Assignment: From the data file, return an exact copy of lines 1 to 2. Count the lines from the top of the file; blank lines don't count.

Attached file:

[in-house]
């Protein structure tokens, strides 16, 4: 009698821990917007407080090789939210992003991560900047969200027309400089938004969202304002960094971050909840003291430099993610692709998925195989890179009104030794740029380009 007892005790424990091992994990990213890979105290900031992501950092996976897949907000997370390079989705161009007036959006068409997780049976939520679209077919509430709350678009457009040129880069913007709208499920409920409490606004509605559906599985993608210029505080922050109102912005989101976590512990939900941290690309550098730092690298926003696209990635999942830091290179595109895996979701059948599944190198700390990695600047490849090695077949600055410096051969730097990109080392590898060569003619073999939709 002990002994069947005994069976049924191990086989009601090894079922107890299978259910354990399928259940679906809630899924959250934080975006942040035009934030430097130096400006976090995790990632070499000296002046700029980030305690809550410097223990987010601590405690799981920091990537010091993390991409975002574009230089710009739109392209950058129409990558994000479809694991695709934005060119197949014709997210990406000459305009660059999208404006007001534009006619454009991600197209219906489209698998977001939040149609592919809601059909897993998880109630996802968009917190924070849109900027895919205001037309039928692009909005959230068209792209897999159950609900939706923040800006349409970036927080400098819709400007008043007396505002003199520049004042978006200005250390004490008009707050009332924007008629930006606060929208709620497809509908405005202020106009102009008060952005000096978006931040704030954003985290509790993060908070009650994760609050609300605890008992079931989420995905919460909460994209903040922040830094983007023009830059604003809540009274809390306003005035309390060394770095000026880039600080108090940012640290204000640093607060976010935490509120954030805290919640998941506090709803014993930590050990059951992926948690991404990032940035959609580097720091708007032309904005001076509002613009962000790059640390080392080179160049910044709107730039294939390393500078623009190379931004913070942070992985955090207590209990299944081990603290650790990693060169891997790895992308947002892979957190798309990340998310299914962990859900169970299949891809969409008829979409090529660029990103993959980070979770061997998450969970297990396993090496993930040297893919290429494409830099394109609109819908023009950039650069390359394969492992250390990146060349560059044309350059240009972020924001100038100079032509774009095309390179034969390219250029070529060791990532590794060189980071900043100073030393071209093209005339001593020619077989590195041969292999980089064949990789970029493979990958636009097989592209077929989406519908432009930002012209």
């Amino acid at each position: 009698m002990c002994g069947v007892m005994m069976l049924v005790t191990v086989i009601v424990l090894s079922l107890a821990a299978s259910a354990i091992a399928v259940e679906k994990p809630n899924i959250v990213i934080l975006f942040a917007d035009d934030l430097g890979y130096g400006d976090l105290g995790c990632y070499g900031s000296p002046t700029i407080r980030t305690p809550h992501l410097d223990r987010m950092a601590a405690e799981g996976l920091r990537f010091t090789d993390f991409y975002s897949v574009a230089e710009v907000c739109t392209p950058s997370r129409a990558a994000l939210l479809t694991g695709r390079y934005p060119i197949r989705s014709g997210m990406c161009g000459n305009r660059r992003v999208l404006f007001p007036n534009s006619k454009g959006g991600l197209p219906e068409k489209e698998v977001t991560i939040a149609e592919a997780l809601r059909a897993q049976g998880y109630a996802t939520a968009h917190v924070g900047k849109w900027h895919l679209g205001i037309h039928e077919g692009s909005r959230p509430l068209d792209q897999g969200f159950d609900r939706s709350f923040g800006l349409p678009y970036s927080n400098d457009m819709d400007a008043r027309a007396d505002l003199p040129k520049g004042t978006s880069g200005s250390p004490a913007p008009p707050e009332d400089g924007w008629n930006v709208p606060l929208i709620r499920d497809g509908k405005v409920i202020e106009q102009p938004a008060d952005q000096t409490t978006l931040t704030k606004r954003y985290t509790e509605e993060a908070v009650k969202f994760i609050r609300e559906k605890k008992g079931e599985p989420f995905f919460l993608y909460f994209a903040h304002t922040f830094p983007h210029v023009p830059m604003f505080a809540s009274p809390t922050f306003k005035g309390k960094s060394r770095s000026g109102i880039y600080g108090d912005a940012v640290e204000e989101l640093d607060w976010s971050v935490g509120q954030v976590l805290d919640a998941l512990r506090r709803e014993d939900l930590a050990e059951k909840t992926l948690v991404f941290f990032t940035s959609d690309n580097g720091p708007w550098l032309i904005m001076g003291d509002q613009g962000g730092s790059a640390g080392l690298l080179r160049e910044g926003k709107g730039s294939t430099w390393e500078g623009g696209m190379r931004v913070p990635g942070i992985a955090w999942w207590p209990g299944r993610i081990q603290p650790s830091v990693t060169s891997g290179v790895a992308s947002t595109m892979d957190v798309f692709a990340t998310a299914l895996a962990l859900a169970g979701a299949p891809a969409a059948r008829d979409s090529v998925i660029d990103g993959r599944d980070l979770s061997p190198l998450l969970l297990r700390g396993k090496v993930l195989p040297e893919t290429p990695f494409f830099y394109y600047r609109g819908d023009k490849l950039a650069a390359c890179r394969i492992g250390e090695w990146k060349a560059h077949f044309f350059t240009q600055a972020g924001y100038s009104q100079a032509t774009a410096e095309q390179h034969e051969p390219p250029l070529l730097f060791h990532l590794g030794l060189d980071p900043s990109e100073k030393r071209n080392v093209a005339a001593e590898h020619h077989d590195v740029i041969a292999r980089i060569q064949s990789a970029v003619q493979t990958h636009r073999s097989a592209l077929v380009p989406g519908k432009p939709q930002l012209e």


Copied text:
[in-house]
């Protein structure tokens, strides 16, 4: 009698821990917007407080090789939210992003991560900047969200027309400089938004969202304002960094971050909840003291430099993610692709998925195989890179009104030794740029380009 007892005790424990091992994990990213890979105290900031992501950092996976897949907000997370390079989705161009007036959006068409997780049976939520679209077919509430709350678009457009040129880069913007709208499920409920409490606004509605559906599985993608210029505080922050109102912005989101976590512990939900941290690309550098730092690298926003696209990635999942830091290179595109895996979701059948599944190198700390990695600047490849090695077949600055410096051969730097990109080392590898060569003619073999939709 002990002994069947005994069976049924191990086989009601090894079922107890299978259910354990399928259940679906809630899924959250934080975006942040035009934030430097130096400006976090995790990632070499000296002046700029980030305690809550410097223990987010601590405690799981920091990537010091993390991409975002574009230089710009739109392209950058129409990558994000479809694991695709934005060119197949014709997210990406000459305009660059999208404006007001534009006619454009991600197209219906489209698998977001939040149609592919809601059909897993998880109630996802968009917190924070849109900027895919205001037309039928692009909005959230068209792209897999159950609900939706923040800006349409970036927080400098819709400007008043007396505002003199520049004042978006200005250390004490008009707050009332924007008629930006606060929208709620497809509908405005202020106009102009008060952005000096978006931040704030954003985290509790993060908070009650994760609050609300605890008992079931989420995905919460909460994209903040922040830094983007023009830059604003809540009274809390306003005035309390060394770095000026880039600080108090940012640290204000640093607060976010935490509120954030805290919640998941506090709803014993930590050990059951992926948690991404990032940035959609580097720091708007032309904005001076509002613009962000790059640390080392080179160049910044709107730039294939390393500078623009190379931004913070942070992985955090207590209990299944081990603290650790990693060169891997790895992308947002892979957190798309990340998310299914962990859900169970299949891809969409008829979409090529660029990103993959980070979770061997998450969970297990396993090496993930040297893919290429494409830099394109609109819908023009950039650069390359394969492992250390990146060349560059044309350059240009972020924001100038100079032509774009095309390179034969390219250029070529060791990532590794060189980071900043100073030393071209093209005339001593020619077989590195041969292999980089064949990789970029493979990958636009097989592209077929989406519908432009930002012209």